Behavioral Risk Factor Surveillance System is one of Maine’s standard health behavior surveillance systems, data from which informs policy development, program planning, and other public health interventions for chronic disease prevention. This project will assist the Maine BRFSS coordinator and the Maine CDC to achieve BRFSS objectives. Muskie School staff will update the BRFSS interactive web query as well as maintain multiple-year standardized datasets, add the most recent year of data, and update documentation. Muskie staff will also perform other analyses as necessary, including multivariate and trend analyses to help the Maine CDC better understand prevalence, risk factors and disease management for health behaviors and conditions (such as diabetes, asthma, and cardiovascular disease) that impose a heavy burden on the residents of Maine and its health care system.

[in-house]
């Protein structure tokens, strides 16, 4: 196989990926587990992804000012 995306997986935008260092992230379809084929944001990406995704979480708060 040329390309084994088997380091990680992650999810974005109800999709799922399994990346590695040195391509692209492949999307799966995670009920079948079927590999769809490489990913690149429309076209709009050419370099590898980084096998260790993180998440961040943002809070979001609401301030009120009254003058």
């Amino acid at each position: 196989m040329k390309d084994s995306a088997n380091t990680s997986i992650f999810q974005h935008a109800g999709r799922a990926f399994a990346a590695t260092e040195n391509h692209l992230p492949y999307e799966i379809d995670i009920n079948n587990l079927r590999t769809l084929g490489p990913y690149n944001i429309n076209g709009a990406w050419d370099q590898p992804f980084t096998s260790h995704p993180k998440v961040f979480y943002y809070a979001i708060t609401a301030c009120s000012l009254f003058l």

Start Date: 
Mon, 2012-10-01
End Date: 
Mon, 2013-09-30
Legacy Muskie ID: 
8003

Maine Rural Health Research Center 2012

Duration: 
9/1/2012 - 8/31/2013
Director: 
David Hartley
Principal Investigator: 
Erika Ziller
Research Staff: 
Andrew Coburn
Anush Yousefian Hansen
David Lambert
Donna Reed
Erika Ziller
Jennifer Dunbar Lenardson, M.H.S.
John Gale
Karen Pearson
Zachariah Croll
Abstract: 

Established in 1992, the mission of the Maine Rural Health Research Center is to inform health care policy making and the delivery of rural health services through high quality, policy-relevant research, policy analysis and technical assistance on rural health issues of regional and national significance. The Center's core funding is provided by the federal Office of Rural Health Policy.

Project URL: 
http://muskie.usm.maine.edu/ihp/ruralhealth/
Start Date: 
Sat, 2012-09-01
End Date: 
Sat, 2013-08-31
Legacy Muskie ID: 
8071